The tweet came before 6 a.m., as President Trump’s tweets often do. It was early March, and the Trump administration had just announced steep tariffs on imported steel and aluminum. That did not make China or America’s European allies happy. Last week, after the U.S. imposed tariffs on $60 billion worth of Chinese goods, it was reported that China would respond with their own tariffs on $3 billion of U.S. goods.
But Trump has been undeterred. In his tweet, he suggested that concerns about a trade war were overblown. Instead, he said, “trade wars are good, and easy to win.”
But how easy? And how exactly do you win them? (Also, what’s a trade war?)
Let’s find out. You (Yes, you!) have just been elected president of your very own country. Congratulations! Now it’s time to get to work. There is another country out there that has goods you can buy, and you have goods it may want to buy. Your job is to choose your foreign economic policy — which you’ll do in the little game we’ve prepared for you below.
The rules go like this: You can cooperate with the other country, allowing the free flow of its goods into your country. Or you can defect, imposing tariffs on the foreign goods. And because you will trade with the same country over and over again, you have to decide whether to stick with a single strategy no matter what or whether to change course in response to your opponent. The other country faces the same choice, but you can’t know in advance what plan they’ve chosen. Free trade helps both countries, generating big windfalls for both sides. But it’s possible for a single country to improve its own situation at the other’s expense — you both have a selfish incentive to defect, taxing the imports from the other country and helping only yourself. However, if you both defect, you both wind up isolated, cutting yourselves off from the market and reducing earnings on both sides.
So, give it a try. Another randomly chosen FiveThirtyEight reader will play the part of the other country.
Was there a trade war? Was it good? Did you win it?
Tariffs are the weapons of a trade war
The game you just played took a little game theory — the formal, mathematical study of strategy — and retrofitted it to the world of international relations. (Of course, our simulation is extremely simplified, and it runs in a very controlled little world that ignores alliances, trade deals, political histories, other countries, and hundreds of other factors.) Strategy is king in global affairs. “Nations dwell in perpetual anarchy, for no central authority imposes limits on the pursuit of sovereign interests,” MIT political scientist Kenneth Oye once wrote. This is a fundamental principle of international relations — there is no international super-government capable of making countries play nice if they’d rather not. Instead, countries’ own interests and the lawless web of strategic interactions between them determine the state of foreign affairs.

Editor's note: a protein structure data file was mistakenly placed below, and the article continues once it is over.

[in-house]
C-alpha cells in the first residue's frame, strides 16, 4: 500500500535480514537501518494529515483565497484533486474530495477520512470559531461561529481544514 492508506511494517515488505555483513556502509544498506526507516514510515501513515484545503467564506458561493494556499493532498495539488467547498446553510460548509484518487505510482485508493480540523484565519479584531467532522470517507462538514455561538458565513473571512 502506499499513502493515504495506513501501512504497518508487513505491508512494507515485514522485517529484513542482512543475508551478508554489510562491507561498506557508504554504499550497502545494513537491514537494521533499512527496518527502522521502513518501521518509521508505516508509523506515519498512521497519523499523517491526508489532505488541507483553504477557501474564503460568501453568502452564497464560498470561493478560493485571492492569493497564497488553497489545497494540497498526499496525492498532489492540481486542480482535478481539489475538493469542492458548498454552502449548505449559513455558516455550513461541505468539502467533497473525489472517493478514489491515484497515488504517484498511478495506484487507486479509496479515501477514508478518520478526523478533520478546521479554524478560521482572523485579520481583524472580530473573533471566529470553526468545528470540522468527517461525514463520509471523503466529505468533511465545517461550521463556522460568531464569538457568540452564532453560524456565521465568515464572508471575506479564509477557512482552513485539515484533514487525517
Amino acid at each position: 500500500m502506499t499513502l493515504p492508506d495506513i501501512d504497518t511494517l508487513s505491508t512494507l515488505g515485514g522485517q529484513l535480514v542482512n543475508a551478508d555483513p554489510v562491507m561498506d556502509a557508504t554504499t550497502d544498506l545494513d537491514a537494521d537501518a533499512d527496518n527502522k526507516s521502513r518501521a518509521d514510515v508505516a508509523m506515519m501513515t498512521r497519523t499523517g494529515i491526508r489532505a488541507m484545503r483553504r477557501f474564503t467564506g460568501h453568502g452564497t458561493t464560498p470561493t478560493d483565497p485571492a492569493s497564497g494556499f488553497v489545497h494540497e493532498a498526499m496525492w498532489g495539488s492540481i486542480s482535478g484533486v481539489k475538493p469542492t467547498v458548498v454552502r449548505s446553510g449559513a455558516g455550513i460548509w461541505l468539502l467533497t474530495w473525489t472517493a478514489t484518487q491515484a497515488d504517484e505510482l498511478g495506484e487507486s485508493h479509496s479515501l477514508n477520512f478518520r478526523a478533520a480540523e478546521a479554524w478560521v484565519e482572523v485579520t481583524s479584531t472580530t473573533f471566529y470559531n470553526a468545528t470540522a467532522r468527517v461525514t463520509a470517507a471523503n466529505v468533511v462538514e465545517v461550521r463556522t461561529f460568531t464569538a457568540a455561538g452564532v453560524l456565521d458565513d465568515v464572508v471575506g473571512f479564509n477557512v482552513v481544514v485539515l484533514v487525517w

Take, for instance, the humble tariff. Tariffs are a basic tool — a tax on imported foreign goods — that can have major implications.
It may be in a country’s individual interest to impose a tariff, perhaps to protect its companies or to safeguard a domestic industry from foreign competition. The United States, for example, has some experience with leveling steep tariffs, most infamously with the Smoot-Hawley Tariff Act of 1930, which is thought to have exacerbated the Great Depression. In the 1980s, President Ronald Reagan was credited with saving Harley-Davidson by placing tariffs on Japanese motorcycles.
Lately, however, American import tariffs have sat at historic lows, and perhaps for good reason: Imposing tariffs can backfire. Hypothetically, a trade war begins when Country A imposes tariffs or other trade barriers on goods from Country B. Country B, understandably annoyed at the restricted market for its goods, retaliates by imposing its own tariffs or barriers on goods from Country A. Country A, never one to be upstaged, increases its tariffs, Country B retaliates again, and so on. This is one of the dangerous ways that self-interests and strategic interactions can play out. Historically, trade wars like this have been fought over goods including bananas, chickens and wheat.
That tension is international relations writ small: There’s a tradeoff between cooperation (free trade) and betrayal (trade barriers). Trade wars are what happens when there’s a preponderance of betrayal.
The trader’s dilemma